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Raising the bar of design

What is so special about this pair of buildings book-ending the school campus is that it raises the expectations of students and teachers as surely as it raises the cultural sights of a town and province where few, if any, visitors would ever have come before to look at architecture.
The "Children Village" buildings also belong here in Tocantins as surely and deservedly as jaguars and blue herons. As Gloria Cabral of Paraguay's Gabinete de Arquitectura and one of the five RIBA International Prize jury members put it in an interview, the buildings are "really pertinent, appropriate for this place, for this culture, for this weather, these landscapes and at the same time an example for all the world."

"Children Village" is the winner of RIBA's International Prize 2018 Credit: Cristobal Palma / Estudio Palma

Funded by the Fundação Bradesco, an educational charity and offshoot of Brazil's Bradesco Bank, these new buildings are both rigorous in terms of engineering and planning and thoroughly rational in those of structure and materials and yet they exude an effortless air of delight and even festivity.

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"We tend to think of architecture," said fellow judge, Peter Clegg of Feilden Clegg Bradley Studios (UK), "as being a slightly arrogant discipline, flashy and extravagant. Here is an example of a really beautiful building where everything is well considered, and it's very low cost, very low carbon, very creative and a beautiful set of living spaces for these very lucky children."

"Children Village" is the winner of RIBA's International Prize 2018 Credit: Cristobal Palma / Estudio Palma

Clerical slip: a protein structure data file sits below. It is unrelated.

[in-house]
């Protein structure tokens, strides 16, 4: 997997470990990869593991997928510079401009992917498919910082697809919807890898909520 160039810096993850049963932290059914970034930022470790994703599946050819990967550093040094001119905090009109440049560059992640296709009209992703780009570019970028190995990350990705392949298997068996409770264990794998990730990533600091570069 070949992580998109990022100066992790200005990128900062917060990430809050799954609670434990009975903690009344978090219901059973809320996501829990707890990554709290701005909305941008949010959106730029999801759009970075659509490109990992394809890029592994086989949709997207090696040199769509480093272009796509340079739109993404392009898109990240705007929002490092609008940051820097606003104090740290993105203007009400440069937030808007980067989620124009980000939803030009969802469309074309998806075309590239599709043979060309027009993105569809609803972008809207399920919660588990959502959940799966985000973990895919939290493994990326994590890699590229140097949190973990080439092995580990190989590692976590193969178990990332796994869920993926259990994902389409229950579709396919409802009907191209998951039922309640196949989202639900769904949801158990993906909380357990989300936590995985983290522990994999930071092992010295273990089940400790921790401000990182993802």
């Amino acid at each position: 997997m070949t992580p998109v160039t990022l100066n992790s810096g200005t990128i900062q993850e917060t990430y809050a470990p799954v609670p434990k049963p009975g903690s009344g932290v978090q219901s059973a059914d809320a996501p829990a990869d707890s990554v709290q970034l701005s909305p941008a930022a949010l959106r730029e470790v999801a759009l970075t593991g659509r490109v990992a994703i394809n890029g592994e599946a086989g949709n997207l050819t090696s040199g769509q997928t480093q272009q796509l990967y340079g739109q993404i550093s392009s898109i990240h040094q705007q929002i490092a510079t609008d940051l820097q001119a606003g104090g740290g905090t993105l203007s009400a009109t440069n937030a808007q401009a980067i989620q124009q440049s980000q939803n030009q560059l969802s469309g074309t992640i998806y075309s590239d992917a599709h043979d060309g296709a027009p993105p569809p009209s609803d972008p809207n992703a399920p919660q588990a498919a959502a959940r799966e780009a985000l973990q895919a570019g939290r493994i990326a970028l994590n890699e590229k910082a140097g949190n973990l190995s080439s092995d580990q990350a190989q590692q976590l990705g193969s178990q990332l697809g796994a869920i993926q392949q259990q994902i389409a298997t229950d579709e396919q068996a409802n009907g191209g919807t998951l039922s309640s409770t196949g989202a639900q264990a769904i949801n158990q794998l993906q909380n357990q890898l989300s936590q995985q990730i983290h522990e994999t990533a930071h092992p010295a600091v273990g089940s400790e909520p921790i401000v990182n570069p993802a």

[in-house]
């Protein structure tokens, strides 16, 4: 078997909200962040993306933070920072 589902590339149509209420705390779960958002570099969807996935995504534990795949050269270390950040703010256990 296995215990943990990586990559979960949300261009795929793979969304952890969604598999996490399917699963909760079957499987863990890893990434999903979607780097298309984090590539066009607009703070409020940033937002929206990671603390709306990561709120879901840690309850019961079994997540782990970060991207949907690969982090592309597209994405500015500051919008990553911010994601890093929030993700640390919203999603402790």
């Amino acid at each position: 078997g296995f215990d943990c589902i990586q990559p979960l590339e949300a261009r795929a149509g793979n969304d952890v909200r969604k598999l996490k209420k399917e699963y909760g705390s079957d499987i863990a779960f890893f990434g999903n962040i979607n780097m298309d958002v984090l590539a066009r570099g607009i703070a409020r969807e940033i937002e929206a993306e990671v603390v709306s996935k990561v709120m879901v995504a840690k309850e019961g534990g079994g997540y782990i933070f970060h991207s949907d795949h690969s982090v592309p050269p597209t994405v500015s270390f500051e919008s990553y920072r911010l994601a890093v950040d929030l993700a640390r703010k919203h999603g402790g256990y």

The architects, Aleph Zero, are a young Brazilian practice led by Gustavo Utrabo and Pedro Duschenes. They have worked in collaboration, especially on the interiors of the buildings, with Marcelo Rosenbaum, the Brazilian designer and television host. The design of the boarding houses is, in large part, a result of immersive discussions between architects, designer, students and teachers.

South America in the spotlight

In 2016, the inaugural biennial RIBA International Prize was awarded to the UTEC Universidad de Ingenería y Technología in Lima, Peru -- "a modern day Machu Picchu," said the judges -- and it might seem too much of a good thing to witness a South American education project winning the prize a second time around, especially with so many fascinating buildings to choose from around the world.

"Children Village" is the winner of RIBA's International Prize 2018 Credit: Cristobal Palma / Estudio Palma

South America, though, is an ideal crucible for the forging of a new and responsible 21st century architecture. Here is not just a country -- Brazil -- but a continent with relatively limited means but great potential, with populations calling for first class education, healthcare and public services that will allow them to thrive. Imaginative and skilled architects are proving that truly inspirational design using local skills and materials, the sun for power and the wind for ventilation, can not only meet the challenges faced but give rise to a new generation of buildings that are being recognized as among the best in the modern world.
Long before Formoso do Araguaia was properly settled from the late 1940s, Portuguese venturers came this way in search of gold. Now Aleph Zero and Marcelo Rosenbaum -- architects and alchemists -- have forged a new gold in modest timber rather than precious metal. And, which in the lives of so many Tocantins students and their teachers is the more valuable?